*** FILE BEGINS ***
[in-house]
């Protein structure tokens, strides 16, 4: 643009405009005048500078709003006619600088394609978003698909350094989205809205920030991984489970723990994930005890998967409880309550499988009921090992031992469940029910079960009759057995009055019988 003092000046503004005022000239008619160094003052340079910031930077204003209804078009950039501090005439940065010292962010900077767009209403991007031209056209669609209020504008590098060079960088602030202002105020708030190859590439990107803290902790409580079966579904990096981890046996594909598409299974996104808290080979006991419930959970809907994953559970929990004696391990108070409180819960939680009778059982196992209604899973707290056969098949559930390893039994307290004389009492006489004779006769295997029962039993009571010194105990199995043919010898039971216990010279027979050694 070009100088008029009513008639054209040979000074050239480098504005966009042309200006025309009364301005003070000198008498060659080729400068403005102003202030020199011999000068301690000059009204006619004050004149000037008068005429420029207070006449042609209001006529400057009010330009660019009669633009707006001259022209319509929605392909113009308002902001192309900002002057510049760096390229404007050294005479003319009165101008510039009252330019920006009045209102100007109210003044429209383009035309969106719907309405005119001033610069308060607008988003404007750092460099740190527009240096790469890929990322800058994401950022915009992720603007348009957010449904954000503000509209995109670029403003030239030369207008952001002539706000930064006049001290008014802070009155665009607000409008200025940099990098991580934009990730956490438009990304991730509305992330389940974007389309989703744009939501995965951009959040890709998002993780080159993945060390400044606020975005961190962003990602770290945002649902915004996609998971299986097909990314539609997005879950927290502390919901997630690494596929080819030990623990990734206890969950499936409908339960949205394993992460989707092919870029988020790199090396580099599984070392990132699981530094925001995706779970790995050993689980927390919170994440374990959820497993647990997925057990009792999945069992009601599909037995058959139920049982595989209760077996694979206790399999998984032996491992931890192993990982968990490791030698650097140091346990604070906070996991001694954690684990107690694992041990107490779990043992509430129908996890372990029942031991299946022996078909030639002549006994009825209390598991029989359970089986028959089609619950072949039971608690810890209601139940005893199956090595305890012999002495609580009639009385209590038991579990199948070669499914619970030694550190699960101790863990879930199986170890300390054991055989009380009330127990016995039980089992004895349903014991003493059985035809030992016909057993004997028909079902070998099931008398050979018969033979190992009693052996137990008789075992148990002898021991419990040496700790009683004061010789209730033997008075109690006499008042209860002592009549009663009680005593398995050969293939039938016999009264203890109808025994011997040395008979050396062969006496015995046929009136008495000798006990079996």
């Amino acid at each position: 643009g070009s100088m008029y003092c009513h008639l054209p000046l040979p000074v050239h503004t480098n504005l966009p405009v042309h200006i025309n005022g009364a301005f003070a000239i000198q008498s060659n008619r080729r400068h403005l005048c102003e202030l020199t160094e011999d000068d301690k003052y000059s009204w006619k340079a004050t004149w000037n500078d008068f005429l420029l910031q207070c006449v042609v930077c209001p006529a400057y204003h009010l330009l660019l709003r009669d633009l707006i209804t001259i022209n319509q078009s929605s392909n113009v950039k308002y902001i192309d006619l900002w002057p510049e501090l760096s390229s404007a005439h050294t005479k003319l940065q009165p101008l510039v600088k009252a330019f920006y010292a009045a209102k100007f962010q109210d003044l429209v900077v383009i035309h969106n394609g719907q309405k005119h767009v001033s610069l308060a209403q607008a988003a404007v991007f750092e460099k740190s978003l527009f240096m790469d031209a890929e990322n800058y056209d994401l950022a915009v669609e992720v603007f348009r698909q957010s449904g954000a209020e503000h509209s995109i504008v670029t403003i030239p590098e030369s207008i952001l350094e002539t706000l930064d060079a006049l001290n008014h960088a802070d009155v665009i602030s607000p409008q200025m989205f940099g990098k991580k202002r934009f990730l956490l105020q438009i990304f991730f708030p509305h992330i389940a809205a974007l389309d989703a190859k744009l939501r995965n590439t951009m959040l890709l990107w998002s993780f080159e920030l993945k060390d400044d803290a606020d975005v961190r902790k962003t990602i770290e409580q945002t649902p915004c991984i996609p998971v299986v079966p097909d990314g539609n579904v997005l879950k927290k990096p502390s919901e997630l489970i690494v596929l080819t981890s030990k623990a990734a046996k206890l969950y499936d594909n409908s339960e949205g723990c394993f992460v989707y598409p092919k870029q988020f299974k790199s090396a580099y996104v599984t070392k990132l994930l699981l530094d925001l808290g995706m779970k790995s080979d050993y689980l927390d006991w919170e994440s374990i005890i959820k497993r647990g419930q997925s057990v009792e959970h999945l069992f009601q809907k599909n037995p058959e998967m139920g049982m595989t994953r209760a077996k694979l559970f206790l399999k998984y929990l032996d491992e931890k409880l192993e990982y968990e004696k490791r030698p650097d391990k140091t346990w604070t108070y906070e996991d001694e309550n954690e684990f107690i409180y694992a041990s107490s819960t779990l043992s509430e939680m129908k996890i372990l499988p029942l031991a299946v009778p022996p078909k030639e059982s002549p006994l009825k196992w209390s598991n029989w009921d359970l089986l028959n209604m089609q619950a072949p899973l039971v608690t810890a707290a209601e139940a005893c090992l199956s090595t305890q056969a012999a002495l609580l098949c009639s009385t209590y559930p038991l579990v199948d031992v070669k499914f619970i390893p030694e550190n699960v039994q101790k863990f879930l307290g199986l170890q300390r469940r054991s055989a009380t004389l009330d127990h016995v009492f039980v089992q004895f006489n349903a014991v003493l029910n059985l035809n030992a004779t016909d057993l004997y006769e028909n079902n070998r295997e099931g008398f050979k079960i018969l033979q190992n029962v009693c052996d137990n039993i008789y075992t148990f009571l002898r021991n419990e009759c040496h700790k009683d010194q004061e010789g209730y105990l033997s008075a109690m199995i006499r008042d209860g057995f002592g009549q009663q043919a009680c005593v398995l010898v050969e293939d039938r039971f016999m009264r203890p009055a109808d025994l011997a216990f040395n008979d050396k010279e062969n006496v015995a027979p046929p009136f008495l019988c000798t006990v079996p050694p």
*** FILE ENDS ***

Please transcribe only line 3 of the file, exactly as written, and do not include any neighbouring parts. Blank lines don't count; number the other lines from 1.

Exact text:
């Amino acid at each position: 643009g070009s100088m008029y003092c009513h008639l054209p000046l040979p000074v050239h503004t480098n504005l966009p405009v042309h200006i025309n005022g009364a301005f003070a000239i000198q008498s060659n008619r080729r400068h403005l005048c102003e202030l020199t160094e011999d000068d301690k003052y000059s009204w006619k340079a004050t004149w000037n500078d008068f005429l420029l910031q207070c006449v042609v930077c209001p006529a400057y204003h009010l330009l660019l709003r009669d633009l707006i209804t001259i022209n319509q078009s929605s392909n113009v950039k308002y902001i192309d006619l900002w002057p510049e501090l760096s390229s404007a005439h050294t005479k003319l940065q009165p101008l510039v600088k009252a330019f920006y010292a009045a209102k100007f962010q109210d003044l429209v900077v383009i035309h969106n394609g719907q309405k005119h767009v001033s610069l308060a209403q607008a988003a404007v991007f750092e460099k740190s978003l527009f240096m790469d031209a890929e990322n800058y056209d994401l950022a915009v669609e992720v603007f348009r698909q957010s449904g954000a209020e503000h509209s995109i504008v670029t403003i030239p590098e030369s207008i952001l350094e002539t706000l930064d060079a006049l001290n008014h960088a802070d009155v665009i602030s607000p409008q200025m989205f940099g990098k991580k202002r934009f990730l956490l105020q438009i990304f991730f708030p509305h992330i389940a809205a974007l389309d989703a190859k744009l939501r995965n590439t951009m959040l890709l990107w998002s993780f080159e920030l993945k060390d400044d803290a606020d975005v961190r902790k962003t990602i770290e409580q945002t649902p915004c991984i996609p998971v299986v079966p097909d990314g539609n579904v997005l879950k927290k990096p502390s919901e997630l489970i690494v596929l080819t981890s030990k623990a990734a046996k206890l969950y499936d594909n409908s339960e949205g723990c394993f992460v989707y598409p092919k870029q988020f299974k790199s090396a580099y996104v599984t070392k990132l994930l699981l530094d925001l808290g995706m779970k790995s080979d050993y689980l927390d006991w919170e994440s374990i005890i959820k497993r647990g419930q997925s057990v009792e959970h999945l069992f009601q809907k599909n037995p058959e998967m139920g049982m595989t994953r209760a077996k694979l559970f206790l399999k998984y929990l032996d491992e931890k409880l192993e990982y968990e004696k490791r030698p650097d391990k140091t346990w604070t108070y906070e996991d001694e309550n954690e684990f107690i409180y694992a041990s107490s819960t779990l043992s509430e939680m129908k996890i372990l499988p029942l031991a299946v009778p022996p078909k030639e059982s002549p006994l009825k196992w209390s598991n029989w009921d359970l089986l028959n209604m089609q619950a072949p899973l039971v608690t810890a707290a209601e139940a005893c090992l199956s090595t305890q056969a012999a002495l609580l098949c009639s009385t209590y559930p038991l579990v199948d031992v070669k499914f619970i390893p030694e550190n699960v039994q101790k863990f879930l307290g199986l170890q300390r469940r054991s055989a009380t004389l009330d127990h016995v009492f039980v089992q004895f006489n349903a014991v003493l029910n059985l035809n030992a004779t016909d057993l004997y006769e028909n079902n070998r295997e099931g008398f050979k079960i018969l033979q190992n029962v009693c052996d137990n039993i008789y075992t148990f009571l002898r021991n419990e009759c040496h700790k009683d010194q004061e010789g209730y105990l033997s008075a109690m199995i006499r008042d209860g057995f002592g009549q009663q043919a009680c005593v398995l010898v050969e293939d039938r039971f016999m009264r203890p009055a109808d025994l011997a216990f040395n008979d050396k010279e062969n006496v015995a027979p046929p009136f008495l019988c000798t006990v079996p050694p």